Last week was one of those times. Mike and I were both overworked, overwrought, and overtired, and we found ourselves in a battle of wills that culminated with him storming into our bedroom still gripping the toaster tray he’d been banging for emphasis on the kitchen counter, and me putting on a calm front I didn't feel as I fed the kids dinner and fought back rage-tears. In the aftermath, long after the girls had gone to sleep and while Mike and I stubbornly sulked at opposite ends of the house, I found myself dissecting the showdown - the circumstances leading up to it, all the ways we could have handled it better, and mostly, how very differently we fight.
The analysis is quite straightforward, really, and almost comical in its contradiction. My anger is frosty, consisting of interminable silences and careful avoidance of eye contact. Verbal communication is terse to non-existent, physical contact is verboten, and overall demeanor is one of stony reserve. Michael, on the other hand, has a temper that burns with the white-hot intensity of a thousand suns. When provoked this translates to lots of thundering about, bellowing, and some slamming of doors thrown in to make sure it’s clear that he is OUTRAGED.
As you can imagine, these disparate displays of emotion have been at turns baffling and exasperating, as neither of us can even remotely relate to the other’s modus operandi. He finds my manner unfeeling and impenetrable, while I find his intimidating and excessive. So how do we resolve these blow outs when they occur, and make our way back to common ground? Simple: one of us has to swallow our pride. This is infinitely easier said than done when it comes to two people who are the mulish & headstrong offspring of two sets of mulish & headstrong parents. For example, my mother is physically incapable of saying "I'm sorry." Remorse can be written all over her face but if she were to try to utter the actual words I'm convinced it would be like that scene in The Matrix when Neo's mouth melts into silly putty and fuses shut for all eternity.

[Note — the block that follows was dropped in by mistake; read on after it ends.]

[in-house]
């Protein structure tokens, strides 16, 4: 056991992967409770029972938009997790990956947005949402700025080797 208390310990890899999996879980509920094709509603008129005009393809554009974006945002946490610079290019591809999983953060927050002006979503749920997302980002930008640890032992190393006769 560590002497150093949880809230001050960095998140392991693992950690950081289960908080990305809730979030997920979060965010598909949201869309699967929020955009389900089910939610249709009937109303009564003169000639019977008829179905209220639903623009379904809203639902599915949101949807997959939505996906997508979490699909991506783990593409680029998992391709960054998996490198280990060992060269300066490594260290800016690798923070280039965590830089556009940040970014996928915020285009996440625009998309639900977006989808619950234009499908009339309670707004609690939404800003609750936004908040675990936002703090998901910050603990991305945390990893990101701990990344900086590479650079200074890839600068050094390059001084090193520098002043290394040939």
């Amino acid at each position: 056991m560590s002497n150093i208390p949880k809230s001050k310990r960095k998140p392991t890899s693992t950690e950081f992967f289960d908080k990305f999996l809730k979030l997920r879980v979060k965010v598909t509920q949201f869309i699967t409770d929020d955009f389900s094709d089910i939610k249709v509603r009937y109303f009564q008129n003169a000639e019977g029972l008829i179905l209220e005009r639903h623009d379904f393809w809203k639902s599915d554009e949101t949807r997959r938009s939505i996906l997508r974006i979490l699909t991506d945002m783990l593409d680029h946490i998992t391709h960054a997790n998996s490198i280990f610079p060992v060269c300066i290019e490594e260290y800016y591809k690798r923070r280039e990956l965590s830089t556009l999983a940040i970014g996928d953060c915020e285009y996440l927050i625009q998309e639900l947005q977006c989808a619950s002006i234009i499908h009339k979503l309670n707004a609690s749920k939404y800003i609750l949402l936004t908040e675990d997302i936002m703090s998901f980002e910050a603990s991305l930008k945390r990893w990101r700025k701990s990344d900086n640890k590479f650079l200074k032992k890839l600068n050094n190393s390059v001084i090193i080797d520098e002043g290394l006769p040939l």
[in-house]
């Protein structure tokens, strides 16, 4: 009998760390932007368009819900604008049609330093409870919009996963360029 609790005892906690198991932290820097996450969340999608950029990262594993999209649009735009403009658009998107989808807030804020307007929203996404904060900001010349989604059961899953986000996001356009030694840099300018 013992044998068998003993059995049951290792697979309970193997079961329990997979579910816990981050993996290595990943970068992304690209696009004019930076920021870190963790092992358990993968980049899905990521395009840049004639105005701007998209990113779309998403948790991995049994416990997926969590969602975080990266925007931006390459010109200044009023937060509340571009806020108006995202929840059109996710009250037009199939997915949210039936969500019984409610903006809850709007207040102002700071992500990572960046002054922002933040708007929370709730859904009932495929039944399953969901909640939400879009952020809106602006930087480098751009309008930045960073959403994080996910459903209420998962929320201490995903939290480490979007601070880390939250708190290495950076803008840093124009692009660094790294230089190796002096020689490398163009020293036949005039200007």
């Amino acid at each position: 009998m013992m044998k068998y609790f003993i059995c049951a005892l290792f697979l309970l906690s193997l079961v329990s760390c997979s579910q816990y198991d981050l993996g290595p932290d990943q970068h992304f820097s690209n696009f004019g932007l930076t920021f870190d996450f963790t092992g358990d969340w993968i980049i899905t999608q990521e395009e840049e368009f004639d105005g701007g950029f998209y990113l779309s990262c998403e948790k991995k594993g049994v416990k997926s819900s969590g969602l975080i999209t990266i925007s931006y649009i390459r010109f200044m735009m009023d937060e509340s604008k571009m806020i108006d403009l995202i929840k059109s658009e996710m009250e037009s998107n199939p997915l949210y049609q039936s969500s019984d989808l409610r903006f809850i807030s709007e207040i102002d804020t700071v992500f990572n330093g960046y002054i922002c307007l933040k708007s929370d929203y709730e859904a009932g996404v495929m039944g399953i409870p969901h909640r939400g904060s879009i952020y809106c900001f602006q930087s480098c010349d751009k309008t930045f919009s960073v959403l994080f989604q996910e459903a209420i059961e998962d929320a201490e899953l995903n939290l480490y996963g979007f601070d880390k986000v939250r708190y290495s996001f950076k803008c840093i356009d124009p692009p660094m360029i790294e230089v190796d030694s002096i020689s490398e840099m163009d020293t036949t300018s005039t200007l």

To be fair though, Mike has always been better at reconciliation than I am. Once his ire has run its course he’s quick to forgive, unafraid to apologize, and seldom holds a grudge…all traits I wish came more easily to me. Unfortuantely I inherited my mom's aversion to admitting wrong-doing, so those who love us have learned they may not hear the words "I'm sorry" but they can perceive it in our touch when we reach for a hand after an argument. And that's the beauty of having someone in your life whose language is both unfamiliar and unnatural to you - it's the potential for introspection & growth, the opportunity for empathy, and a reckoning of those aspects of ourselves we should probably be working on anyway.
So my conclusion is this: I'm rubbish at reading self-help books. But also: in all our relationships - be they romantic, platonic or familial - we should always be striving to learn from each other and from our missteps, to honor the "languages" we use both in love and in times of trial, and to work our way (sometimes painstakingly) toward enlightenment. It’s not always an easy path but it’s one worth traveling…though the journey would be much less daunting with some bloody road signs.